January - The year in business

Toll collection faced protests from truckers – On January 1 Slovakia’s National Highway Company started operation of a new electronic toll collection system requiring trucks and buses heavier than 3.5 tonnes to pay tolls electronically on about 2,000 kilometres of highways, dual carriageways and certain sections of first-category roads. The toll system was built and is operated by SkyToll, whose bid for the 13-year contract, worth €850 million, was selected after all other bidders were excluded on various grounds. Truckers immediately began protests against imperfections in the system, and even by the end of 2010 some truckers claimed that not all the bugs had been ironed out. The tender drew flak from EU officials in Brussels: Slovakia must respond before January 1, 2011, to EC objections or face possible court action and sanctions. The EC believes rules on equal treatment and non-discrimination were violated in the tender process. The state had expected to collect about €165 million in highway tolls from the new system in 2010 but income was only €130.4 million in the first 11 months.

Robert Fico's fifth environment minister, Jozef Medveď, failed to resolve the debacle involving Interblue Group.Robert Fico's fifth environment minister, Jozef Medveď, failed to resolve the debacle involving Interblue Group. (Source: ČTK)

Toll collection faced protests from truckers – On January 1 Slovakia’s National Highway Company started operation of a new electronic toll collection system requiring trucks and buses heavier than 3.5 tonnes to pay tolls electronically on about 2,000 kilometres of highways, dual carriageways and certain sections of first-category roads. The toll system was built and is operated by SkyToll, whose bid for the 13-year contract, worth €850 million, was selected after all other bidders were excluded on various grounds. Truckers immediately began protests against imperfections in the system, and even by the end of 2010 some truckers claimed that not all the bugs had been ironed out. The tender drew flak from EU officials in Brussels: Slovakia must respond before January 1, 2011, to EC objections or face possible court action and sanctions. The EC believes rules on equal treatment and non-discrimination were violated in the tender process. The state had expected to collect about €165 million in highway tolls from the new system in 2010 but income was only €130.4 million in the first 11 months.

New NBS governor appointed – President Ivan Gašparovič formally appointed Jozef Makúch to the post of governor of the National Bank of Slovakia (NBS) on January 12. Makúch replaced Ivan Šramko. Makúch had been appointed a member of the NBS board in 2005 and took up his post in 2006. He had served as NBS executive director for security and premises since 2007.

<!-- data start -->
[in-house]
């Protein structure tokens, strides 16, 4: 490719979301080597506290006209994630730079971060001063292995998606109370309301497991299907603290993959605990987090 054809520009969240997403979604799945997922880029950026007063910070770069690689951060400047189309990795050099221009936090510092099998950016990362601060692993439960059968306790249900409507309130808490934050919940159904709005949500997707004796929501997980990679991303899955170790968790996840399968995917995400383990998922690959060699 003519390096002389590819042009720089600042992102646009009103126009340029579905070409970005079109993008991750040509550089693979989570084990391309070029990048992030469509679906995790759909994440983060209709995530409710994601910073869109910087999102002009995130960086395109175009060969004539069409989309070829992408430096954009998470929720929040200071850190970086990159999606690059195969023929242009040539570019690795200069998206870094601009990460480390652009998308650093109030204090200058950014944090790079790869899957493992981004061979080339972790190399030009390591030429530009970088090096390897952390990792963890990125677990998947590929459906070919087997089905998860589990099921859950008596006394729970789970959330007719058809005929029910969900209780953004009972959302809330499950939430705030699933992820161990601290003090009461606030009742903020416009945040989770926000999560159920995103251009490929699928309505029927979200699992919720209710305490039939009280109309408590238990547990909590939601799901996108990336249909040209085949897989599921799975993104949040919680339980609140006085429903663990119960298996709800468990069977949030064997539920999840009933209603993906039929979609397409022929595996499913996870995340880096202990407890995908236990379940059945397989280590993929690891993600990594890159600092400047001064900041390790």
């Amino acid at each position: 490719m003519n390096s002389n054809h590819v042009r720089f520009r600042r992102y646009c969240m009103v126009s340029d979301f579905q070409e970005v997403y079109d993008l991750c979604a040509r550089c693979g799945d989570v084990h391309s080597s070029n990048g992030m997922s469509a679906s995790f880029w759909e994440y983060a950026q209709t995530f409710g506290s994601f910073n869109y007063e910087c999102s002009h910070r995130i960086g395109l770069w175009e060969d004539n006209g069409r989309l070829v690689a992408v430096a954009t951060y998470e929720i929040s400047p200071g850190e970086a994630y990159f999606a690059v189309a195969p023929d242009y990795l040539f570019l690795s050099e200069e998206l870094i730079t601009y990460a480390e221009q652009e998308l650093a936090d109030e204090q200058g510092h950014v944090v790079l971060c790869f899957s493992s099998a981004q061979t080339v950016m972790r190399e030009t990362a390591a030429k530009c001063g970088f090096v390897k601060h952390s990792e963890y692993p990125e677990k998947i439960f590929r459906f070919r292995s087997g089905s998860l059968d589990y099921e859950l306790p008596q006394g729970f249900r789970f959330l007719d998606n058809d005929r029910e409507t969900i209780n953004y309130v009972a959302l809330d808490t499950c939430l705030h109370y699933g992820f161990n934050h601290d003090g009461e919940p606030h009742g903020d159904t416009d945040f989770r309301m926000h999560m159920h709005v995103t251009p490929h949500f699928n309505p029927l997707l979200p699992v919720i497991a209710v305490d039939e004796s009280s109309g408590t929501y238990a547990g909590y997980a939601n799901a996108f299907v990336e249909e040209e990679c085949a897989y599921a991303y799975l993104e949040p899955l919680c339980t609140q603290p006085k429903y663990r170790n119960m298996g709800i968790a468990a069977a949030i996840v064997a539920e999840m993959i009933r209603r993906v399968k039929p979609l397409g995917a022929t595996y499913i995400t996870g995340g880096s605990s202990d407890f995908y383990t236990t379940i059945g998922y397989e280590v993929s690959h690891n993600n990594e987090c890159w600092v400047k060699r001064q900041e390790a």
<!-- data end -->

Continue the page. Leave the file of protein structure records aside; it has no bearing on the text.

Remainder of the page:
Interblue morphed into a Swiss firm – Interblue Group, the mysterious US-based firm which regularly made headlines in Slovakia because of its questionable deal in purchasing Slovakia’s quotas to emit 15 million tonnes of carbon dioxide at a price well below what neighbouring countries received, ceased to exist in late December 2009. The legal rights and obligations of the US firm – originally registered to a lock-up garage in Snohomish, a small town in Washington State; the company hence became known in Slovakia as a ‘garage firm’ – were transferred to a new company based in Switzerland. Even though the Environment Ministry did not acknowledge the legality of the transfer, it now seems certain that Slovakia lost as much as €66 million on the sale to Interblue Group and the country has thus far failed to collect an additional €15 million that it says Interblue owes Slovakia for having used the original proceeds for ‘green’ projects.

Two ministries closed – On January 19 the Fico cabinet officially approved the closure of the Ministries of Environment and of Construction and Regional Development as standalone bodies and the transfer of their powers to other ministries. After the Radičová government took power in July, the responsibilities of various ministries were juggled again. The Ministry of Environment was re-established and responsibility for overseeing the construction sector that had been transferred to the Economy Ministry was deposited in the Ministry of Transport, Posts and Telecommunications.

Regulator capped mobile phone charges – Ladislav Mikuš, the chairman of the Slovak Telecommunications Office, the country’s regulatory authority, established the maximum prices that mobile operators can charge each other for call terminations. Orange Slovensko and T-Mobile Slovensko were ordered to charge no more than €0.0635 per minute to all telecommunications operators, including fixed line operators, between February 2010 and the end of January 2011. The cap for mobile operator Telephónica O2 Slovakia was set at €0.0768 per minute.


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